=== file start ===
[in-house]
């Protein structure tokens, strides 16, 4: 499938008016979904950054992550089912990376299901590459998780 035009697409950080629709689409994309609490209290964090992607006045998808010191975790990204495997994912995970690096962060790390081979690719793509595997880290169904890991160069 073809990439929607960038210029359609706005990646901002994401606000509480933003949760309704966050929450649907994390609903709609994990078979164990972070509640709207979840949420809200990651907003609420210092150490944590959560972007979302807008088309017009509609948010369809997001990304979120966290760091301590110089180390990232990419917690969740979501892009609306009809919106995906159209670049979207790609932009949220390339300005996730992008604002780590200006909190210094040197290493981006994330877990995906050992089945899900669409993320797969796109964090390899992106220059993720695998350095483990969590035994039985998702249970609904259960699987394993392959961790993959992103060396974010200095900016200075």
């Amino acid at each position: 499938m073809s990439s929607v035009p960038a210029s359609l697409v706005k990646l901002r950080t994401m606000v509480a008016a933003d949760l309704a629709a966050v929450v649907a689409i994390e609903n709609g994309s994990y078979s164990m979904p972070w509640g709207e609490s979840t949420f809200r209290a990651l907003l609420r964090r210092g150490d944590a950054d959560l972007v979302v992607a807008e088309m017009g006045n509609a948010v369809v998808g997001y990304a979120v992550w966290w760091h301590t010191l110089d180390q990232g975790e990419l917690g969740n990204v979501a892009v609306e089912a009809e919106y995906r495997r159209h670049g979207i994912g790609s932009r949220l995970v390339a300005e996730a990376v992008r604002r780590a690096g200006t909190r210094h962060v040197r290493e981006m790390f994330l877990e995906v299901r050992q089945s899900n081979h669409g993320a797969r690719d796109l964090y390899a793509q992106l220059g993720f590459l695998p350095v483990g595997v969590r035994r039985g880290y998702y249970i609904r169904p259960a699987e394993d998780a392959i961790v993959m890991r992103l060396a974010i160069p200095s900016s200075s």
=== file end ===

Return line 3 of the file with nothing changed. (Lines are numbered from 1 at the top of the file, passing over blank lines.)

């Amino acid at each position: 499938m073809s990439s929607v035009p960038a210029s359609l697409v706005k990646l901002r950080t994401m606000v509480a008016a933003d949760l309704a629709a966050v929450v649907a689409i994390e609903n709609g994309s994990y078979s164990m979904p972070w509640g709207e609490s979840t949420f809200r209290a990651l907003l609420r964090r210092g150490d944590a950054d959560l972007v979302v992607a807008e088309m017009g006045n509609a948010v369809v998808g997001y990304a979120v992550w966290w760091h301590t010191l110089d180390q990232g975790e990419l917690g969740n990204v979501a892009v609306e089912a009809e919106y995906r495997r159209h670049g979207i994912g790609s932009r949220l995970v390339a300005e996730a990376v992008r604002r780590a690096g200006t909190r210094h962060v040197r290493e981006m790390f994330l877990e995906v299901r050992q089945s899900n081979h669409g993320a797969r690719d796109l964090y390899a793509q992106l220059g993720f590459l695998p350095v483990g595997v969590r035994r039985g880290y998702y249970i609904r169904p259960a699987e394993d998780a392959i961790v993959m890991r992103l060396a974010i160069p200095s900016s200075s």